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Executive Summary for June 29th

In this weekly roundup, we analyze key water developments around the West, including the Forest Service’s decision on a permit for Nestlé, federal money for drought projects in the West and a poll of San Francisco voters’ thoughts on water.

Published on June 29, 2018 Read time Approx. 3 minutes

Nestlé Permit Decision

Water-bottling giant Nestlé is likely to continue to pipe water from the San Bernardino National Forest for at least the next few years, after a decision Wednesday by the U.S. Forest Service.

The issue has been under examination for the last few years after public outcry following a 2015 Desert Sun investigation found that Nestlé was using a permit that expired in 1988 to pump water from the forest for water bottling under its Arrowhead Springs label.

The Desert Sun reported on Wednesday that the Forest Services has offered a three-year permit to Nestlé to continue is operations in the San Bernardino Forest and the company has 60 days to accept the permit.

“The Forest Service said the watershed’s health is currently rated as ‘impaired’ and that water extraction will be allowed ‘when there is water available consistent with the forest’s Land Management Plan,’” the Desert Sun reported.

Nestlé issued a statement following the announcement. “Nestlé Waters North America appreciates the time and effort the U.S. Forest Service dedicated to this decision regarding the permit renewal process at Arrowhead Springs,” the statement said. “We will carefully review the specifics of the decision, and will continue to comply with all permit requirements.”

Funding for Drought Resilience

The Bureau of Reclamation this week awarded $8.3 million to projects in California, Utah and New Mexico to better manage water resources for drought.

The money came through the U.S. Department of the Interior’s WaterSMART initiative. In New Mexico, Elephant Butte Irrigation District in Las Cruces will receive $180,670 to help modernize infrastructure to aid stormwater harvesting, aquifer recharge and watershed flows. Utah’s Ephraim City will receive $645,255 for a new well to boost the city’s water supply by 28 percent.

The rest will go to 13 projects in California, several of which include groundwater recharge efforts.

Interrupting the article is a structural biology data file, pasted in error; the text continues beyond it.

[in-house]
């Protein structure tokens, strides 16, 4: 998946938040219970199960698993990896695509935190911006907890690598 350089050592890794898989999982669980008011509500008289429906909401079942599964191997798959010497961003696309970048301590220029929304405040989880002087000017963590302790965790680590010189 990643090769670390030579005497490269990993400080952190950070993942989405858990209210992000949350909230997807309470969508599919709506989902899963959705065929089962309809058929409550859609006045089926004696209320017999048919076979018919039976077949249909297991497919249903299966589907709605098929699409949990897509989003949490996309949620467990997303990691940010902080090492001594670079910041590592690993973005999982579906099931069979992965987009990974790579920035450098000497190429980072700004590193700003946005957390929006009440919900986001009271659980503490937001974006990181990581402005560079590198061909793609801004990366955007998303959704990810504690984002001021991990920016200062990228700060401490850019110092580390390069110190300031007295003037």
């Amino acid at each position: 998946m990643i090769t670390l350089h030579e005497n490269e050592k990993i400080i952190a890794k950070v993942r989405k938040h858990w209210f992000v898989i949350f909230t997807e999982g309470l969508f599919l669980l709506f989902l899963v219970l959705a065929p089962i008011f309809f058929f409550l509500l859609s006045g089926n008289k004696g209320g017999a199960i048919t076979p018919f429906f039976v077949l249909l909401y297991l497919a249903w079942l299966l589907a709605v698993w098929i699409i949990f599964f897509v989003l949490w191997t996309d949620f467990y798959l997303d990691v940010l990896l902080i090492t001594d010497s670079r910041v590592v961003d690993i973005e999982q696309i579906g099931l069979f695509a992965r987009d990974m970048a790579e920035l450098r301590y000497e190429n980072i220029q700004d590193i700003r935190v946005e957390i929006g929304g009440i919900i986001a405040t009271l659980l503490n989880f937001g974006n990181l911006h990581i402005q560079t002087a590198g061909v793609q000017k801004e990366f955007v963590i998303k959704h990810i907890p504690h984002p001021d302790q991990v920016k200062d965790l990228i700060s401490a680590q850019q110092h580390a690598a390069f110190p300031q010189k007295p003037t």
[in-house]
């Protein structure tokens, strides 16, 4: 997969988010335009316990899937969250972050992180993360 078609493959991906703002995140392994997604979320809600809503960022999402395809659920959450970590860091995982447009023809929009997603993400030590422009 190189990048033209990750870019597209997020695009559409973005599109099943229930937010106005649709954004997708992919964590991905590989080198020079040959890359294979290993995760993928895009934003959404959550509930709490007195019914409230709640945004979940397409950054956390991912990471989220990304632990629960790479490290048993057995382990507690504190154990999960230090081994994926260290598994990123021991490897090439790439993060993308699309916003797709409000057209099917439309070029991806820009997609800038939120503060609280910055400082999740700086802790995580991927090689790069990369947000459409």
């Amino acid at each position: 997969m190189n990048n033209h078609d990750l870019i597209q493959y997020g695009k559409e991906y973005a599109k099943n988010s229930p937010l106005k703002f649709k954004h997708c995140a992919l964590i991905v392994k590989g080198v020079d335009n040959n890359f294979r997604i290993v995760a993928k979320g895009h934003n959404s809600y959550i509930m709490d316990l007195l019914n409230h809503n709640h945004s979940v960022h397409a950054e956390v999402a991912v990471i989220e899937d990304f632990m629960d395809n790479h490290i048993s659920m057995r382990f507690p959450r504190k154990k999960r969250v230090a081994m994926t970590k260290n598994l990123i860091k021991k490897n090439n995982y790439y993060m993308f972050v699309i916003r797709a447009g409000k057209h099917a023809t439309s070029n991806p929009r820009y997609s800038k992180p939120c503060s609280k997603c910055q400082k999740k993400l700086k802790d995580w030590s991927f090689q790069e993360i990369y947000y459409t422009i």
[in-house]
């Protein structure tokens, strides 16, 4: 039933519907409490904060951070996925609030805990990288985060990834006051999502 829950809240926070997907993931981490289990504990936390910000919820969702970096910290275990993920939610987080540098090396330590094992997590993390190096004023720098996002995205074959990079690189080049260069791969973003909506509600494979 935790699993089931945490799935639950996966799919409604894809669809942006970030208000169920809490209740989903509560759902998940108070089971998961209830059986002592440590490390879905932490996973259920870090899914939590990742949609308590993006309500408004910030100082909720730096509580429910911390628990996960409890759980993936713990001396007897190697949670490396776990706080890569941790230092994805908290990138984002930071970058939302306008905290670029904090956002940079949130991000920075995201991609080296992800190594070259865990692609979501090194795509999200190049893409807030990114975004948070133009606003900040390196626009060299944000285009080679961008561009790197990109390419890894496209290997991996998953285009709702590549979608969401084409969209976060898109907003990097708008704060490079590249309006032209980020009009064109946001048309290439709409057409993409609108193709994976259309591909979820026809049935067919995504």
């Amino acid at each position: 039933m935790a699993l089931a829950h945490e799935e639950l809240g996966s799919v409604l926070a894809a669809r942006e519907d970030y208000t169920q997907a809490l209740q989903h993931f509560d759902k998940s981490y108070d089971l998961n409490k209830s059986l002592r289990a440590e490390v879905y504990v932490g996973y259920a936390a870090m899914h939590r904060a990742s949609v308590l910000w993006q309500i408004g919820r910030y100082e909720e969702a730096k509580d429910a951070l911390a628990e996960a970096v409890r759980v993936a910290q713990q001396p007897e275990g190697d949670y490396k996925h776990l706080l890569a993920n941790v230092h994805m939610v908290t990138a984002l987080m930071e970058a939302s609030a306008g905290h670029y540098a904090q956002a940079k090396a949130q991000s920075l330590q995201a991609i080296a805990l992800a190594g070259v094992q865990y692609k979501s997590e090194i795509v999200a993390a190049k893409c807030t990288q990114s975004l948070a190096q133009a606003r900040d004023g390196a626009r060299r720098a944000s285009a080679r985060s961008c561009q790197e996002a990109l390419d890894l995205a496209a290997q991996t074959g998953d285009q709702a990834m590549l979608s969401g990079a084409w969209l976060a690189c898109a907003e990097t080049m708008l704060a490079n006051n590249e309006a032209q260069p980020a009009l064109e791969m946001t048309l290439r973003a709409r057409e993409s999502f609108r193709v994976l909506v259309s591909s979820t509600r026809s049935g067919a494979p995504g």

“Helping western states prepare and build resiliency for future drought is an essential part of Reclamation’s 116-year history,” Reclamation Commissioner Brenda Burman said. “By proactively planning for drought, communities are able to reduce its impact and improve their ability to recover once the rain and snow start to fall.”

San Francisco Water Poll

How much do San Franciscans know about their water and what motivates their conservation? A new poll commissioned by the nonprofit Tuolumne River Trust found out.

The poll, conducted by the Social Science Research Center, interviewed 402 San Francisco voters. The vast majority, 93 percent, said they conserved during the recent drought, and 94 percent of those respondents were motivated, in part, by helping to protect the environment.

And while three-quarters of the respondents knew that Hetch Hetchy, the major water storage reservoir of the San Francisco Public Utilities Commission (SFPUC), was where their water came from, only 12 percent knew the actual source of that water was the Tuolumne River.

The Tuolumne River Trust would like to see the SFPUC manage its water supply operations with more attention to the environmental needs of the river, which it says was shorted during the last drought.

“Unfortunately, the water we conserved during the recent five-year drought did not benefit the environment,” said Peter Drekmeier, policy director for the Tuolumne River Trust. “The SFPUC has opposed measures, such as revisions to the Bay Delta Water Quality Control Plan, aimed at restoring the San Francisco Bay-Delta and rivers that feed it.”

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